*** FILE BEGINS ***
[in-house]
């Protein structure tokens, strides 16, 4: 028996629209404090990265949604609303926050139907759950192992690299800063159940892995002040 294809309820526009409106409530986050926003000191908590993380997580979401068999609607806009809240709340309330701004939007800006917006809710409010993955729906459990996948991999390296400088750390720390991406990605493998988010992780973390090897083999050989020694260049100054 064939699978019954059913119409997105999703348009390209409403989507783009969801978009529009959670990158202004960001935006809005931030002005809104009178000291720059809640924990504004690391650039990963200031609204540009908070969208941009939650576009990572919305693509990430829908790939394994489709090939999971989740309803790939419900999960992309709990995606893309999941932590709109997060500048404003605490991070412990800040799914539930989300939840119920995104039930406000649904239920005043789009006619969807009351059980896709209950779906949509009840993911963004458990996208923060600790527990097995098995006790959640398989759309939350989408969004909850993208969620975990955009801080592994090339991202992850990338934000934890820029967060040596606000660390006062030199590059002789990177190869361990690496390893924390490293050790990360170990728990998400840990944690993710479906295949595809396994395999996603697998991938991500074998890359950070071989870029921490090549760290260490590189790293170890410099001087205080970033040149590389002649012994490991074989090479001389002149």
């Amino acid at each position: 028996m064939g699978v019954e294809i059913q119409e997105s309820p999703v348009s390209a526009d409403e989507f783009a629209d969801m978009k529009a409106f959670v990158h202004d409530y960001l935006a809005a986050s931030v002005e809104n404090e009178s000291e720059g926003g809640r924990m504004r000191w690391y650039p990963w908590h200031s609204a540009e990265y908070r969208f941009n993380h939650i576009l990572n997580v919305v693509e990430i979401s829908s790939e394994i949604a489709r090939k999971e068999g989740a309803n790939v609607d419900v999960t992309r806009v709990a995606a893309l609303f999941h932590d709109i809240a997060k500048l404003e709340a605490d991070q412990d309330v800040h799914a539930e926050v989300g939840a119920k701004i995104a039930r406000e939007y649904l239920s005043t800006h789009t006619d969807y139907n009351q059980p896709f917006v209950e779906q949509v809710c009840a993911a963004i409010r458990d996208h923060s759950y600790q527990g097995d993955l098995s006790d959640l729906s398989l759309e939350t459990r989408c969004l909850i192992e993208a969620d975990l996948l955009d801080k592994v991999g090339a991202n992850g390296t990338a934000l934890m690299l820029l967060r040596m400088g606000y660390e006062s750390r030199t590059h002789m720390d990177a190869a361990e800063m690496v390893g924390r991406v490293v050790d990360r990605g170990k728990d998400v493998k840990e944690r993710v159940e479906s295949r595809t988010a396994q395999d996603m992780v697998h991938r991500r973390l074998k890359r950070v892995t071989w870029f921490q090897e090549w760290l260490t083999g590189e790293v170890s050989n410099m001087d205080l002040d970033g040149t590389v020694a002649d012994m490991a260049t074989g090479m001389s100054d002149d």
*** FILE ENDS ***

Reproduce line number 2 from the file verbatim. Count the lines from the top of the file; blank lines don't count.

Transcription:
């Protein structure tokens, strides 16, 4: 028996629209404090990265949604609303926050139907759950192992690299800063159940892995002040 294809309820526009409106409530986050926003000191908590993380997580979401068999609607806009809240709340309330701004939007800006917006809710409010993955729906459990996948991999390296400088750390720390991406990605493998988010992780973390090897083999050989020694260049100054 064939699978019954059913119409997105999703348009390209409403989507783009969801978009529009959670990158202004960001935006809005931030002005809104009178000291720059809640924990504004690391650039990963200031609204540009908070969208941009939650576009990572919305693509990430829908790939394994489709090939999971989740309803790939419900999960992309709990995606893309999941932590709109997060500048404003605490991070412990800040799914539930989300939840119920995104039930406000649904239920005043789009006619969807009351059980896709209950779906949509009840993911963004458990996208923060600790527990097995098995006790959640398989759309939350989408969004909850993208969620975990955009801080592994090339991202992850990338934000934890820029967060040596606000660390006062030199590059002789990177190869361990690496390893924390490293050790990360170990728990998400840990944690993710479906295949595809396994395999996603697998991938991500074998890359950070071989870029921490090549760290260490590189790293170890410099001087205080970033040149590389002649012994490991074989090479001389002149």